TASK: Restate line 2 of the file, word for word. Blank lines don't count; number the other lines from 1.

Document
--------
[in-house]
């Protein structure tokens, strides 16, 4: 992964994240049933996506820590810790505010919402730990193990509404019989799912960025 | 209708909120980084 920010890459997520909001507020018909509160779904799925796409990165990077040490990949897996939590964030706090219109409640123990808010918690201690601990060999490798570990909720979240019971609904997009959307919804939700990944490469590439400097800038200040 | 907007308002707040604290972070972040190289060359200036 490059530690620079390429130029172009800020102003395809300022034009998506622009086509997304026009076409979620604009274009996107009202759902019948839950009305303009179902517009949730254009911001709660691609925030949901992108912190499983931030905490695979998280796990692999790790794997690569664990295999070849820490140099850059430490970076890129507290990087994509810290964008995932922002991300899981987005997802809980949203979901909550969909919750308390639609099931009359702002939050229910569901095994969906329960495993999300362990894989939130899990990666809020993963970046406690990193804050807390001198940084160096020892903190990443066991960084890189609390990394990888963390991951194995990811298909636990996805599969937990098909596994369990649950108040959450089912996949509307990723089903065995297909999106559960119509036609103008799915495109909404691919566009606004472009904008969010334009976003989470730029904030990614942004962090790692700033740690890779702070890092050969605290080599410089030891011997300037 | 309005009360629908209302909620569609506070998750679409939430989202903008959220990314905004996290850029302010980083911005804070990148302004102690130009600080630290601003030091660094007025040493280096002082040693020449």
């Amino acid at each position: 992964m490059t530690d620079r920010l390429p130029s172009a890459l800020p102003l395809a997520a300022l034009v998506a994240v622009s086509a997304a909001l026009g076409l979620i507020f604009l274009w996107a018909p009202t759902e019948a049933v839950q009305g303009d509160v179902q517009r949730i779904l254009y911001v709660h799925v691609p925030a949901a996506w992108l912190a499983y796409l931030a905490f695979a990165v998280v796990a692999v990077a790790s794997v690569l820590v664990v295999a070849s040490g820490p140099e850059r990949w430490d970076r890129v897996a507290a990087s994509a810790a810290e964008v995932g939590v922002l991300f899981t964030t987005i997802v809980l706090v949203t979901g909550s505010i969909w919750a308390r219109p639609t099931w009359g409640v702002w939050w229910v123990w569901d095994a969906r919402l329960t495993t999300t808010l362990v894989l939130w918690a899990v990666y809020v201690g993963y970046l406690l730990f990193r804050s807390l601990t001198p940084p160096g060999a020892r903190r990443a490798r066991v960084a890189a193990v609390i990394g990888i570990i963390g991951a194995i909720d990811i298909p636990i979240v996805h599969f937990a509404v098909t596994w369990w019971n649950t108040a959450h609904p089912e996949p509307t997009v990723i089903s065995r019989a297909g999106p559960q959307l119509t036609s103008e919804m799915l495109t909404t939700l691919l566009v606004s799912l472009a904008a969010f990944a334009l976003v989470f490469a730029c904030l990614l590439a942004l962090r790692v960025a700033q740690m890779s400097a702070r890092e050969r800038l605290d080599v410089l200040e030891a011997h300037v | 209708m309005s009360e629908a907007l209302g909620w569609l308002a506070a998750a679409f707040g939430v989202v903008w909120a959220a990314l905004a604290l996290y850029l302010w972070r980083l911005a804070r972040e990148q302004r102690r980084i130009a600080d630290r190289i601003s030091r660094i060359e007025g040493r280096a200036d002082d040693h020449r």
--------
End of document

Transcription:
């Protein structure tokens, strides 16, 4: 992964994240049933996506820590810790505010919402730990193990509404019989799912960025 | 209708909120980084 920010890459997520909001507020018909509160779904799925796409990165990077040490990949897996939590964030706090219109409640123990808010918690201690601990060999490798570990909720979240019971609904997009959307919804939700990944490469590439400097800038200040 | 907007308002707040604290972070972040190289060359200036 490059530690620079390429130029172009800020102003395809300022034009998506622009086509997304026009076409979620604009274009996107009202759902019948839950009305303009179902517009949730254009911001709660691609925030949901992108912190499983931030905490695979998280796990692999790790794997690569664990295999070849820490140099850059430490970076890129507290990087994509810290964008995932922002991300899981987005997802809980949203979901909550969909919750308390639609099931009359702002939050229910569901095994969906329960495993999300362990894989939130899990990666809020993963970046406690990193804050807390001198940084160096020892903190990443066991960084890189609390990394990888963390991951194995990811298909636990996805599969937990098909596994369990649950108040959450089912996949509307990723089903065995297909999106559960119509036609103008799915495109909404691919566009606004472009904008969010334009976003989470730029904030990614942004962090790692700033740690890779702070890092050969605290080599410089030891011997300037 | 309005009360629908209302909620569609506070998750679409939430989202903008959220990314905004996290850029302010980083911005804070990148302004102690130009600080630290601003030091660094007025040493280096002082040693020449």